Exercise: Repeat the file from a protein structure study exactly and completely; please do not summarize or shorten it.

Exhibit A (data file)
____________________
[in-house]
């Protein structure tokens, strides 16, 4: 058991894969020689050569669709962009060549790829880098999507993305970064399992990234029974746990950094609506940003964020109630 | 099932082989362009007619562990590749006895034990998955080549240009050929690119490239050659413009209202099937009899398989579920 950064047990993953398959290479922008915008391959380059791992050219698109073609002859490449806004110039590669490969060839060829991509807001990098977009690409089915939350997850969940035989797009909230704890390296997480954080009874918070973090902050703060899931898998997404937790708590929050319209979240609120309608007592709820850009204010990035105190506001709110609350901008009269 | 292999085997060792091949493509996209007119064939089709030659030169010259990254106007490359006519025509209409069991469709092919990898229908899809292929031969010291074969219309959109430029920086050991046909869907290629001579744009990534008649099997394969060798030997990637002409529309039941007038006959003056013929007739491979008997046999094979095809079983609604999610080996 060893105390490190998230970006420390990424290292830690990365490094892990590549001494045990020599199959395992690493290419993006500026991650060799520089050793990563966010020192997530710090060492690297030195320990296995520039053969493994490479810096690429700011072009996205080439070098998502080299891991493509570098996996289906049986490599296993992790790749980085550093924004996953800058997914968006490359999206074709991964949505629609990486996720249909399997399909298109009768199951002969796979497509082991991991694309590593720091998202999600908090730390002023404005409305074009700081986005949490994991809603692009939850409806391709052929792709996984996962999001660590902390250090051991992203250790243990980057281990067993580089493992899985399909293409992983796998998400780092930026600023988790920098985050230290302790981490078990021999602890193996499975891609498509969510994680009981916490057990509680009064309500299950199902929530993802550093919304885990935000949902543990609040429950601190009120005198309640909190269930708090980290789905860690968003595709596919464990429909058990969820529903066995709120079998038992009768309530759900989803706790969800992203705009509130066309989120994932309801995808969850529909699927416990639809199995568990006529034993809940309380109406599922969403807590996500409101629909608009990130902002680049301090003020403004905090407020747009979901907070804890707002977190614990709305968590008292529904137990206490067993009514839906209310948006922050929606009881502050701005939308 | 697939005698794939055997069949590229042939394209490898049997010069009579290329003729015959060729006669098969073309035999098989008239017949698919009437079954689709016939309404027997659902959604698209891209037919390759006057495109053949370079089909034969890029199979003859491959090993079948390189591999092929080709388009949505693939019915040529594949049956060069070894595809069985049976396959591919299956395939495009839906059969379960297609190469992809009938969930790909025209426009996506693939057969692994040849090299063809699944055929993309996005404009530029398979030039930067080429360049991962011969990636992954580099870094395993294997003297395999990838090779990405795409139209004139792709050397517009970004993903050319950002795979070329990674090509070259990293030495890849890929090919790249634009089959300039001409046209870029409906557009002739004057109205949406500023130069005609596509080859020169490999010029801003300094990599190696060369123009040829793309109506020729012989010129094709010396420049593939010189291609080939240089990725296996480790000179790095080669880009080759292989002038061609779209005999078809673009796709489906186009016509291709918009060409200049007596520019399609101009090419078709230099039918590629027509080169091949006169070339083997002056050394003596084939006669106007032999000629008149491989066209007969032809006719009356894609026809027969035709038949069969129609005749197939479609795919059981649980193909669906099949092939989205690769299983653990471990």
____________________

[in-house]
């Protein structure tokens, strides 16, 4: 058991894969020689050569669709962009060549790829880098999507993305970064399992990234029974746990950094609506940003964020109630 | 099932082989362009007619562990590749006895034990998955080549240009050929690119490239050659413009209202099937009899398989579920 950064047990993953398959290479922008915008391959380059791992050219698109073609002859490449806004110039590669490969060839060829991509807001990098977009690409089915939350997850969940035989797009909230704890390296997480954080009874918070973090902050703060899931898998997404937790708590929050319209979240609120309608007592709820850009204010990035105190506001709110609350901008009269 | 292999085997060792091949493509996209007119064939089709030659030169010259990254106007490359006519025509209409069991469709092919990898229908899809292929031969010291074969219309959109430029920086050991046909869907290629001579744009990534008649099997394969060798030997990637002409529309039941007038006959003056013929007739491979008997046999094979095809079983609604999610080996 060893105390490190998230970006420390990424290292830690990365490094892990590549001494045990020599199959395992690493290419993006500026991650060799520089050793990563966010020192997530710090060492690297030195320990296995520039053969493994490479810096690429700011072009996205080439070098998502080299891991493509570098996996289906049986490599296993992790790749980085550093924004996953800058997914968006490359999206074709991964949505629609990486996720249909399997399909298109009768199951002969796979497509082991991991694309590593720091998202999600908090730390002023404005409305074009700081986005949490994991809603692009939850409806391709052929792709996984996962999001660590902390250090051991992203250790243990980057281990067993580089493992899985399909293409992983796998998400780092930026600023988790920098985050230290302790981490078990021999602890193996499975891609498509969510994680009981916490057990509680009064309500299950199902929530993802550093919304885990935000949902543990609040429950601190009120005198309640909190269930708090980290789905860690968003595709596919464990429909058990969820529903066995709120079998038992009768309530759900989803706790969800992203705009509130066309989120994932309801995808969850529909699927416990639809199995568990006529034993809940309380109406599922969403807590996500409101629909608009990130902002680049301090003020403004905090407020747009979901907070804890707002977190614990709305968590008292529904137990206490067993009514839906209310948006922050929606009881502050701005939308 | 697939005698794939055997069949590229042939394209490898049997010069009579290329003729015959060729006669098969073309035999098989008239017949698919009437079954689709016939309404027997659902959604698209891209037919390759006057495109053949370079089909034969890029199979003859491959090993079948390189591999092929080709388009949505693939019915040529594949049956060069070894595809069985049976396959591919299956395939495009839906059969379960297609190469992809009938969930790909025209426009996506693939057969692994040849090299063809699944055929993309996005404009530029398979030039930067080429360049991962011969990636992954580099870094395993294997003297395999990838090779990405795409139209004139792709050397517009970004993903050319950002795979070329990674090509070259990293030495890849890929090919790249634009089959300039001409046209870029409906557009002739004057109205949406500023130069005609596509080859020169490999010029801003300094990599190696060369123009040829793309109506020729012989010129094709010396420049593939010189291609080939240089990725296996480790000179790095080669880009080759292989002038061609779209005999078809673009796709489906186009016509291709918009060409200049007596520019399609101009090419078709230099039918590629027509080169091949006169070339083997002056050394003596084939006669106007032999000629008149491989066209007969032809006719009356894609026809027969035709038949069969129609005749197939479609795919059981649980193909669906099949092939989205690769299983653990471990």